JW: I’m getting older (laughs). The real reason is that in a tanning booth I really felt that the characters would be much more vulnerable. I like that scene a lot because when you start it there are these really attractive girls with their clothes off and the audience goes, “Woo-hoo!” There is a little bit of that feeling, and it changes pretty quickly once bad things start to happen. I think the reason why you are titillated is the same reason you are horrified; because you are so much more vulnerable when you have no clothes on. I think that adds so much more to that scene. You can imagine your skin being burnt so you can almost feel your skin percolating because they”re naked. I just liked that switch of feeling a bit naughty and titillated to being horrified. It really worked for the scene not just because I wanted to see naked breasts (laughs).

Q: There have been some really bad remakes lately; The Fog comes to mind right now…

JW: You know the original Fog wasn’t even that great when it came out.

Q: When you”re ten years old, it was pretty cool (laughs).

JW: I remember going to see that and I was so scared going to see it when I was a kid. I walked into the theater and I was really ready to be scared, but when I came out I remember being pretty disappointed with it.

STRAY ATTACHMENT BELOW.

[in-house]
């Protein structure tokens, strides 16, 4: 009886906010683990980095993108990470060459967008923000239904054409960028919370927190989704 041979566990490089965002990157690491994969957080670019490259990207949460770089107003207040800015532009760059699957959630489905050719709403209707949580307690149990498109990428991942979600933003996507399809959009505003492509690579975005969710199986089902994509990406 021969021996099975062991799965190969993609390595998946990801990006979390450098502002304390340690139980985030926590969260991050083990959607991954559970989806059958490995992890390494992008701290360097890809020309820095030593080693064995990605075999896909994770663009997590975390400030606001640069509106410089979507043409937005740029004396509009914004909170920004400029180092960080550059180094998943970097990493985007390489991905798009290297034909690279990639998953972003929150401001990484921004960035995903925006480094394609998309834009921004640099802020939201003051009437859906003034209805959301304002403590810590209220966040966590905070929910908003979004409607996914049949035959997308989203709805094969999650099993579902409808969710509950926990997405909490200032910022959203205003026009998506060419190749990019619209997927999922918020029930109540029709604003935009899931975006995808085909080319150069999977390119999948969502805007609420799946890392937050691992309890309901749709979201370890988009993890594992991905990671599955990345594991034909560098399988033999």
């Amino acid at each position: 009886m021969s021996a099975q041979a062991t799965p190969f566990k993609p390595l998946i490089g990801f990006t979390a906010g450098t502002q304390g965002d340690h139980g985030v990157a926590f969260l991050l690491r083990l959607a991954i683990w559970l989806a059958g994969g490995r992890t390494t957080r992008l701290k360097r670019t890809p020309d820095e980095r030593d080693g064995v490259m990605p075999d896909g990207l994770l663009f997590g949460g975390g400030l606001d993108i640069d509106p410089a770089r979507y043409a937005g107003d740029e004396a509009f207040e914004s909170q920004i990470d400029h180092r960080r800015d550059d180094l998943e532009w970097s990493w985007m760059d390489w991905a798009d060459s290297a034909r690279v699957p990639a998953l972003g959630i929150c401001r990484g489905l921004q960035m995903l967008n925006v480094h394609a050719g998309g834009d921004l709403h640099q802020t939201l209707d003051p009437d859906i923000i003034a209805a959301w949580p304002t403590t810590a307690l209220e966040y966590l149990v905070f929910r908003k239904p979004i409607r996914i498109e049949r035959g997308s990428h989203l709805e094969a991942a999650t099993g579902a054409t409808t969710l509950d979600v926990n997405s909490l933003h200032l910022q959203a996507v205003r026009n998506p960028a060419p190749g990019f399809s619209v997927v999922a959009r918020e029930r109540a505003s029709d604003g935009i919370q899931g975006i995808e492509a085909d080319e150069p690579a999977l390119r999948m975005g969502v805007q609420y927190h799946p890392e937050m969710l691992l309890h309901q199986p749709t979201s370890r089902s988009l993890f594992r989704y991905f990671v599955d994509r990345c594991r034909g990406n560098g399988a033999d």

Q: But how can you take a bad movie and make it worse?

JW: Well there you go.

Q: I guess you’ll have to ask Mr. Wainwright. How do you make Black Christmas fresh after the remake of When a Stranger Calls comes out, which originally was a rip-off of the original Black Christmas?

JW: I know, I know. We didn’t know they were remaking it. Glen is actually shooting Black Christmas right now in Canada, so that”s why he couldn’t be here unfortunately. I feel a little naked without him here. The structure of the new version of Black Christmas, without giving too much away, is going to show more of how Billy became Billy. There”s going to be a twist as to… the whole killer thing is different. There are elements of the new version that are not even touched upon in the old one. So I think there”s some new stuff that is not only intelligent but creepy and scary, I just don’t want to give away too much. I don’t think you will be disappointed. [Editor”s note: BC remake star Katie Cassidy gave away plenty, read it here if you”re interested…]

Q: So the character’s name is still going to be Billy?

JW: Yes, the killer’s name is going to be Billy but we don’t even know if that is the real Billy.

Q: Was there ever any talk of filming in the original location in Toronto?

JW: I don’t know if that house exists.

Q: It’s still there.

JW: There wasn’t any talk about it because are crew is basically a Vancouver crew. We talked to Bob Clark and we do have Andrea Martin coming back. She’s going to play the housemother.

Q: Any other cameos?

JW: No that’s it. It was going to be either Andrea or Margot for the housemother. I think we have a great cast.

Q: What kind of involvement does Bob Clark have in the Black Christmas remake?